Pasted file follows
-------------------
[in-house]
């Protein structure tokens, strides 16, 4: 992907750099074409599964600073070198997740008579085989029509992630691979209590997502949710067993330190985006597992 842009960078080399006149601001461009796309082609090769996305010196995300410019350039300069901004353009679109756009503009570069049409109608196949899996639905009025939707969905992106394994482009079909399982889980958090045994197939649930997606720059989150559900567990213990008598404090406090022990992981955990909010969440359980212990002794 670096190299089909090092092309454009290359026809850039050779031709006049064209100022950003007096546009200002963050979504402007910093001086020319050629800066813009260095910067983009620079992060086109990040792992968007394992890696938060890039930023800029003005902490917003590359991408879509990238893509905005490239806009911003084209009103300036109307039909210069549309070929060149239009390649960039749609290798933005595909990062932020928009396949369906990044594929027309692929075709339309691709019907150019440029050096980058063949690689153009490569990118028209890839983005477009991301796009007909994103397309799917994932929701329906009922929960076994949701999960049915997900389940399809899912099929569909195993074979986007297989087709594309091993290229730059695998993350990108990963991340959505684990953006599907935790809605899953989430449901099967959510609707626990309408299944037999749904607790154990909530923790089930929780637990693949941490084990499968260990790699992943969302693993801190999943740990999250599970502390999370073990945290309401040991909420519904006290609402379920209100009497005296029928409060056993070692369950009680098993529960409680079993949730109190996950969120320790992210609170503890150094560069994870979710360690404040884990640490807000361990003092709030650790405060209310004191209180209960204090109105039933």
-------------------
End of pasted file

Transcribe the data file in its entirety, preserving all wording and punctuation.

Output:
[in-house]
């Protein structure tokens, strides 16, 4: 992907750099074409599964600073070198997740008579085989029509992630691979209590997502949710067993330190985006597992 842009960078080399006149601001461009796309082609090769996305010196995300410019350039300069901004353009679109756009503009570069049409109608196949899996639905009025939707969905992106394994482009079909399982889980958090045994197939649930997606720059989150559900567990213990008598404090406090022990992981955990909010969440359980212990002794 670096190299089909090092092309454009290359026809850039050779031709006049064209100022950003007096546009200002963050979504402007910093001086020319050629800066813009260095910067983009620079992060086109990040792992968007394992890696938060890039930023800029003005902490917003590359991408879509990238893509905005490239806009911003084209009103300036109307039909210069549309070929060149239009390649960039749609290798933005595909990062932020928009396949369906990044594929027309692929075709339309691709019907150019440029050096980058063949690689153009490569990118028209890839983005477009991301796009007909994103397309799917994932929701329906009922929960076994949701999960049915997900389940399809899912099929569909195993074979986007297989087709594309091993290229730059695998993350990108990963991340959505684990953006599907935790809605899953989430449901099967959510609707626990309408299944037999749904607790154990909530923790089930929780637990693949941490084990499968260990790699992943969302693993801190999943740990999250599970502390999370073990945290309401040991909420519904006290609402379920209100009497005296029928409060056993070692369950009680098993529960409680079993949730109190996950969120320790992210609170503890150094560069994870979710360690404040884990640490807000361990003092709030650790405060209310004191209180209960204090109105039933």